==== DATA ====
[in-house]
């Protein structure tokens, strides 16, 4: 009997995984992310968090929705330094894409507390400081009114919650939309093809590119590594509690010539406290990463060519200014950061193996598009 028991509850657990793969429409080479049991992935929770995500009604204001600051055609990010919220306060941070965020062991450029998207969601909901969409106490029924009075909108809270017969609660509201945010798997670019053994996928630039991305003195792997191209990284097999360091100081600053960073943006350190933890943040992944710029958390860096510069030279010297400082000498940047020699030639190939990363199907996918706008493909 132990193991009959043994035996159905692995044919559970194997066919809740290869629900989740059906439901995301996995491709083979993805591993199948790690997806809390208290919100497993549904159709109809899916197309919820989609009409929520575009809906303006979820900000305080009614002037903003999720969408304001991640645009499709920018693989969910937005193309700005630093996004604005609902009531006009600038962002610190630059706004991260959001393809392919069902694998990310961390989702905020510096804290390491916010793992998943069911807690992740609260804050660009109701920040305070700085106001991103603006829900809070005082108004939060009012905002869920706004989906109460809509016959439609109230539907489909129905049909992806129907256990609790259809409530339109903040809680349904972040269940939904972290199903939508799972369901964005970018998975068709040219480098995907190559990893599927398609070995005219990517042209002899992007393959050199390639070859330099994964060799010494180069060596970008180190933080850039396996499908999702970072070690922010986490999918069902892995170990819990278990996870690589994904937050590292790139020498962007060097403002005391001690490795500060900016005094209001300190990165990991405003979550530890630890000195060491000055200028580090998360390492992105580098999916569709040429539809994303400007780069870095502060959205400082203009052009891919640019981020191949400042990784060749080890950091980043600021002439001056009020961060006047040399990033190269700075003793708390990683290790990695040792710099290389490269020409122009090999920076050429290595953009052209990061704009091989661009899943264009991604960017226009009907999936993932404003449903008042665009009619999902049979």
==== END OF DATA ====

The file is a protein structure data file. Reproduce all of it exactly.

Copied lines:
[in-house]
């Protein structure tokens, strides 16, 4: 009997995984992310968090929705330094894409507390400081009114919650939309093809590119590594509690010539406290990463060519200014950061193996598009 028991509850657990793969429409080479049991992935929770995500009604204001600051055609990010919220306060941070965020062991450029998207969601909901969409106490029924009075909108809270017969609660509201945010798997670019053994996928630039991305003195792997191209990284097999360091100081600053960073943006350190933890943040992944710029958390860096510069030279010297400082000498940047020699030639190939990363199907996918706008493909 132990193991009959043994035996159905692995044919559970194997066919809740290869629900989740059906439901995301996995491709083979993805591993199948790690997806809390208290919100497993549904159709109809899916197309919820989609009409929520575009809906303006979820900000305080009614002037903003999720969408304001991640645009499709920018693989969910937005193309700005630093996004604005609902009531006009600038962002610190630059706004991260959001393809392919069902694998990310961390989702905020510096804290390491916010793992998943069911807690992740609260804050660009109701920040305070700085106001991103603006829900809070005082108004939060009012905002869920706004989906109460809509016959439609109230539907489909129905049909992806129907256990609790259809409530339109903040809680349904972040269940939904972290199903939508799972369901964005970018998975068709040219480098995907190559990893599927398609070995005219990517042209002899992007393959050199390639070859330099994964060799010494180069060596970008180190933080850039396996499908999702970072070690922010986490999918069902892995170990819990278990996870690589994904937050590292790139020498962007060097403002005391001690490795500060900016005094209001300190990165990991405003979550530890630890000195060491000055200028580090998360390492992105580098999916569709040429539809994303400007780069870095502060959205400082203009052009891919640019981020191949400042990784060749080890950091980043600021002439001056009020961060006047040399990033190269700075003793708390990683290790990695040792710099290389490269020409122009090999920076050429290595953009052209990061704009091989661009899943264009991604960017226009009907999936993932404003449903008042665009009619999902049979």